Meth is a topic that has dominated the headlines in Winnipeg and Manitoba in recent times, and a panel Wednesday is looking at how the media portrays it.
Katharina Maier, an assistant professor of criminal justice at the University of Winnipeg and a moderator at the event, said the panel is part of an ongoing study by her and her colleague, Bronwyn Dodchuk-Land.
“We spanned a fairly comprehensive media analysis looking across different newspapers in Winnipeg, at how media talk about meth and people who use meth,” said Maier.
She said they’ve also held focus groups with people who have used drugs on how they are represented in the media.
Maier knows the meth crisis has been a large talking point for media throughout the city.
“Media is not just about transmitting information, but it’s about the construction of social problems,” she said. “What media say and how they say it matters a lot in shaping social problems and shaping discourses.”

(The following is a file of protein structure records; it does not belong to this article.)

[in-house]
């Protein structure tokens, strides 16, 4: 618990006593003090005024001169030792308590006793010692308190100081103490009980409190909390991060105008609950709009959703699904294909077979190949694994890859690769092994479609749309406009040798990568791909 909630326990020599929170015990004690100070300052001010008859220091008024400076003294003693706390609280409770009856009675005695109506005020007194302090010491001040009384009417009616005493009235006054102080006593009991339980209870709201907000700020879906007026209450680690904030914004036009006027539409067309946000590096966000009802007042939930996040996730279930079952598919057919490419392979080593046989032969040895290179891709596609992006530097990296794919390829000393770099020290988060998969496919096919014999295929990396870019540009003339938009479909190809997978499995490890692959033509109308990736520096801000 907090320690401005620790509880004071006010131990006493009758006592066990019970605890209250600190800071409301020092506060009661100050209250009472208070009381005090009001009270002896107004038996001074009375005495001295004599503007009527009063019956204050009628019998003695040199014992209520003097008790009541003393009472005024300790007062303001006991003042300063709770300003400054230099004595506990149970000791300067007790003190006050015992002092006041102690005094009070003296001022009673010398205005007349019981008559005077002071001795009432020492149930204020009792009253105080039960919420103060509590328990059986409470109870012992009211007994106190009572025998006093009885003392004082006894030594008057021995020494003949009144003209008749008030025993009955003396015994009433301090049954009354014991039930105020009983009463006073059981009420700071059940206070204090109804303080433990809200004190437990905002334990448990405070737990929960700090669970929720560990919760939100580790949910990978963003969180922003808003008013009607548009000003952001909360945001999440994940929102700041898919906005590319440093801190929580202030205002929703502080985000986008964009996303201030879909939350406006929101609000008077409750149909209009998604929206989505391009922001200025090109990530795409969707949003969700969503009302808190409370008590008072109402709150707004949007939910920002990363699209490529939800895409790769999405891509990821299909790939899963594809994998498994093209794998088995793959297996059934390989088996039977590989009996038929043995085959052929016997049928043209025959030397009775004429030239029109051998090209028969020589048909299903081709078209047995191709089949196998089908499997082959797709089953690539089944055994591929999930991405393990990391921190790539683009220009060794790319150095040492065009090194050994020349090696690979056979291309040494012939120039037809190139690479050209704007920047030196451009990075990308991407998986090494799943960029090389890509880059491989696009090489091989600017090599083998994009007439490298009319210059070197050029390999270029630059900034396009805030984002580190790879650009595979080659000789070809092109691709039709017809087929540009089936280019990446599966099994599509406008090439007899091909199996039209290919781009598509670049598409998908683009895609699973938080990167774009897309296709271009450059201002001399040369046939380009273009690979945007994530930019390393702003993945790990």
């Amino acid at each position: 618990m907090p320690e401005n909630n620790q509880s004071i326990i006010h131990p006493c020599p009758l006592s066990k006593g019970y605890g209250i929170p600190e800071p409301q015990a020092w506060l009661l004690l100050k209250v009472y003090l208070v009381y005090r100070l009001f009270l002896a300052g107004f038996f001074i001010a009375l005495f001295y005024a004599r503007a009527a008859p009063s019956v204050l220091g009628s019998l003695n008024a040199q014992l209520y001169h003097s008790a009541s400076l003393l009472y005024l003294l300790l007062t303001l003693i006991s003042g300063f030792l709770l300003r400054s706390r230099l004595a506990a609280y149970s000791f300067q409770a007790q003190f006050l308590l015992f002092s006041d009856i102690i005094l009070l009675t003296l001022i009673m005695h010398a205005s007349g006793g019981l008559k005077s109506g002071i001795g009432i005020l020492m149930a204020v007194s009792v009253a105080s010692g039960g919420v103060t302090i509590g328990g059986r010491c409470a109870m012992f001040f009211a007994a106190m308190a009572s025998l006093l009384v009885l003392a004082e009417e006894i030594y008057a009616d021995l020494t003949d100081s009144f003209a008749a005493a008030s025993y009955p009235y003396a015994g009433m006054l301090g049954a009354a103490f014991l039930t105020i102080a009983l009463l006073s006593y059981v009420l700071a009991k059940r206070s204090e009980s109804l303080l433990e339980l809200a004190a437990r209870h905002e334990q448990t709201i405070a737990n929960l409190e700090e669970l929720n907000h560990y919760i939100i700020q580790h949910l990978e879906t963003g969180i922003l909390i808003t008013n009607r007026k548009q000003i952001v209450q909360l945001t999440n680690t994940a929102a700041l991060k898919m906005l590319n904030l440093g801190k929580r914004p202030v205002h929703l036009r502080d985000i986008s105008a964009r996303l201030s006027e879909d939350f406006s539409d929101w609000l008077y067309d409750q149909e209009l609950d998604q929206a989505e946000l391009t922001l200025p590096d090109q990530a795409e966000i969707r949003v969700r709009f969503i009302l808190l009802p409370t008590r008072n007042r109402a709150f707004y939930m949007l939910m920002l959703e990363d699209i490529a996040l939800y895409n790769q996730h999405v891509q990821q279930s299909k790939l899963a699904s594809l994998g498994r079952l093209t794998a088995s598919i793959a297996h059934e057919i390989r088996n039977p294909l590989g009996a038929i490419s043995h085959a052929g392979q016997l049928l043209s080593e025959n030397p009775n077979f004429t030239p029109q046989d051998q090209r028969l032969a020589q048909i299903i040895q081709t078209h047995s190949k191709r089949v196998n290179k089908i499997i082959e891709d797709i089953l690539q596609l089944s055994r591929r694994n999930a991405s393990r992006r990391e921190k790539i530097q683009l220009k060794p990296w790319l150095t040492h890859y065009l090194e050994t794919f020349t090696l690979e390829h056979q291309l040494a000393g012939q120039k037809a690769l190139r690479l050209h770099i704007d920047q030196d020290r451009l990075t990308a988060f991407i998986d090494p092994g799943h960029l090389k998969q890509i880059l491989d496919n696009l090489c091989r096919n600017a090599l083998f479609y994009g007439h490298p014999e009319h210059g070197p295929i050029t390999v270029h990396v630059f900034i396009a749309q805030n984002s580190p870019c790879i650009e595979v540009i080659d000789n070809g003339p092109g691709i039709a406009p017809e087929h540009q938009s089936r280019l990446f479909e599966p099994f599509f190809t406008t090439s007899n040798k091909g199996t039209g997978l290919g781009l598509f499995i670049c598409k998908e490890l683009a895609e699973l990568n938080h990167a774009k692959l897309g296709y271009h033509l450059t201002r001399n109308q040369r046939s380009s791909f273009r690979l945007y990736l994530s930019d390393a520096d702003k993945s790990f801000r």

She said the event will feature a variety of different people, from harm reduction workers and academics to reporters and producers, so they can have meaningful conversations about meth in the media, but also discuss how to “advance an inclusive and respectful and dignified and productive discourse in media about meth.”
“The voices of those who use drugs, or have used drugs, or have had contact with the criminal justice system, don’t figure as prominently in media,” said Maier, adding those who have more power in society tend to be represented better.
The language of crisis
Maier said their studies have also looked at the use of the word crisis and what it can mean.